Hobart Water Festival Celebrates the Environment with Educational Fun

Hobart Water Festival Celebrates the Environment with Educational Fun

Hobart’s sixth annual Water Festival was held Saturday, June 17, featuring warm weather, Lake George, and a diverse group of business, community, and environmental groups educating the public about clean water, beaches, and ways to protect the environment around them.

Tim Kingsland, City of Hobart Stormwater Coordinator, described some of the main purposes and the importance of the event. “It educates the public to do what we can do to help the environment. It’s an outreach to the public in a way that educates how important our environment is, especially the quality of the lake in Hobart and our waterways in general. We also want to make it fun for kids and entertaining as well as educating them and their parents, and not just preach to the public. And all the activities and events, outside the food, are free.”

Kingsland also discussed the participation of many assisting parties. “Representatives from stakeholders in the environment, from the Indiana Department of Natural Resources (DNR) to interested business and community leaders.”

Among environmental and non-profit groups represented were the Indiana Department of Environmental Management (IDEM), Indiana Dunes National Lakeshore and National Parks Service, Animals for Awareness, Moraine Wildlife Rescue, the Friends of Robinson Lake, and the Northwest Indiana Paddlers Association, who had free canoe paddling excursions on the lake.

Michelle Caldwell, Lake Michigan Beaches and Clean Marina Program Coordinator for IDEM, shared why she participates in the Water Festival every year. “Anytime we can engage the public, it’s important.” She continued with ways IDEM informs and serves our region, “We test for E Coli and notify the public, and maintain the beach guard website and the iPhone app, Indiana Beaches Alert. We’re particularly proud that it was the first app of its kind.” Other missions include “the Grand Calumet, the biodiversity of Lake Michigan, and prevention of shoreline erosion.”

National Parks representatives also were concerned about invasive species threatening biodiversity. “We’re concerned about them, Asian carp in particular, but also plants and other aquatic species,” said Anna Jones, Ranger and Asian Carp Educator.

Mariah Campbell, Seasonal Park Ranger, had her friend Cleo the Turtle with her at the Indiana Dunes National Lakeshore booth. “Cleo the Box Turtle was found 25 years ago in Miller Woods. She is an ambassador for native species to schools and events like this. We also want people to be able to share the park and be fully aware of the National Park in their backyard.”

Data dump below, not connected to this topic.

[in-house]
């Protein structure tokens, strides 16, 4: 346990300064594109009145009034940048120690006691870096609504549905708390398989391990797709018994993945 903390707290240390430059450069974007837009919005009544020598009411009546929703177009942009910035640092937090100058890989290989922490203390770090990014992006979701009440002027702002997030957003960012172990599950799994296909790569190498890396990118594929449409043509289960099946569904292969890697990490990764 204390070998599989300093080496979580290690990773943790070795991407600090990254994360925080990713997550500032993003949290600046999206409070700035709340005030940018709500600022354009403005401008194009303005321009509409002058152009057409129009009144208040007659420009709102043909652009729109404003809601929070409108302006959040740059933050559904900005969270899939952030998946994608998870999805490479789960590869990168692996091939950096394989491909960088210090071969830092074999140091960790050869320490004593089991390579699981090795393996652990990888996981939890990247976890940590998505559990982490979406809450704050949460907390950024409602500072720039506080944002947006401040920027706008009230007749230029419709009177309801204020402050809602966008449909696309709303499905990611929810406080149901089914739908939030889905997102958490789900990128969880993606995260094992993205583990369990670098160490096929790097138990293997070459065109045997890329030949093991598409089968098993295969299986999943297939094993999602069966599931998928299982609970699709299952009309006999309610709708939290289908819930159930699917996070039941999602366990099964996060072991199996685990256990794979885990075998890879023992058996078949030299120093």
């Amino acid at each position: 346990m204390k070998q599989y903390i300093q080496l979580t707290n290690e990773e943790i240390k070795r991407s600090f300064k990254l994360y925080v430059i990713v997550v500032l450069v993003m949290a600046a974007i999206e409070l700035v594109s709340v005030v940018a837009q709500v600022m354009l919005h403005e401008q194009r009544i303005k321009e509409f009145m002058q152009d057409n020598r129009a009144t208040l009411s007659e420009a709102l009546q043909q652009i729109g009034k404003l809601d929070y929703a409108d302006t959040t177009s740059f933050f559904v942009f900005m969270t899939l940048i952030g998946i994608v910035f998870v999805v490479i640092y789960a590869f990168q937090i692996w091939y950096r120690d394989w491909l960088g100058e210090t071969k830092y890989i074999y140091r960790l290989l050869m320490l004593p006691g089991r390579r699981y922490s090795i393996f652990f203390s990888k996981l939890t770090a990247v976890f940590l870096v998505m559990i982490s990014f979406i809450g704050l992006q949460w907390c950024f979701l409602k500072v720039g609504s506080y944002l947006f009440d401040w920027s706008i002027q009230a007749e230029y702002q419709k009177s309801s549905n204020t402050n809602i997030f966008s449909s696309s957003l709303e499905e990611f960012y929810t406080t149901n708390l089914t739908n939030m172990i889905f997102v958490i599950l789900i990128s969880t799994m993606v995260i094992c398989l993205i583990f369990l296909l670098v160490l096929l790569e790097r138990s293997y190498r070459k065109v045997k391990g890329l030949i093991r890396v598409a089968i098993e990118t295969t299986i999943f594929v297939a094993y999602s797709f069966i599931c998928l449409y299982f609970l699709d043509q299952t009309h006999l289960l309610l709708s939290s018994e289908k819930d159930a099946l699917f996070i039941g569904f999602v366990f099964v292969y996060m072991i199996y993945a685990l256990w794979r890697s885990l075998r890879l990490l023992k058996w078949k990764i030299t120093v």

Part of the entertainment and educational efforts were the Potawatomi Dancers and Pokagon Band, with explanations of dances before and after each were performed. Later, a traditional water blessing ceremony took place where tribal women blessed the lake for its purity and ability to sustain life in and around it. The Potawatomi Tribe were among the first human inhabitants of the Hobart area.

Other performers included Hobart High School’s Wolfgang Singers girls singing group and the Dumpster Drummers from the Lake County Waste Management Authority, who got children in the audience involved with percussion on recycling materials, and had the adults entertained with their steel drum-centered stylings.

Sherryl Doerr, City of Hobart Education and Outreach Facilitator, summed up the festival’s key values. “The festival has provided the community with education about water pollution prevention, water conservation, and recycling; along with information on invasive plants, rain gardens, and pollinators. [It] allows the opportunity for people who are concerned about the environment to have a forum to ask questions and have them answered by environmentalists.”

 Supporting businesses included NWIndianaLife partners Ozinga and Team Chevrolet, as well as many donors and sponsors like Albanese Candy Factory; Butler, Fairman & Seufert; Cabela’s; Chick-fil-A; Family Express; Hanson Logistics; the Lake County Solid Water Waste Management District; Lawson-Fisher Associates, P.C.; Ratio Architects, Inc.; and Sharp School Services.

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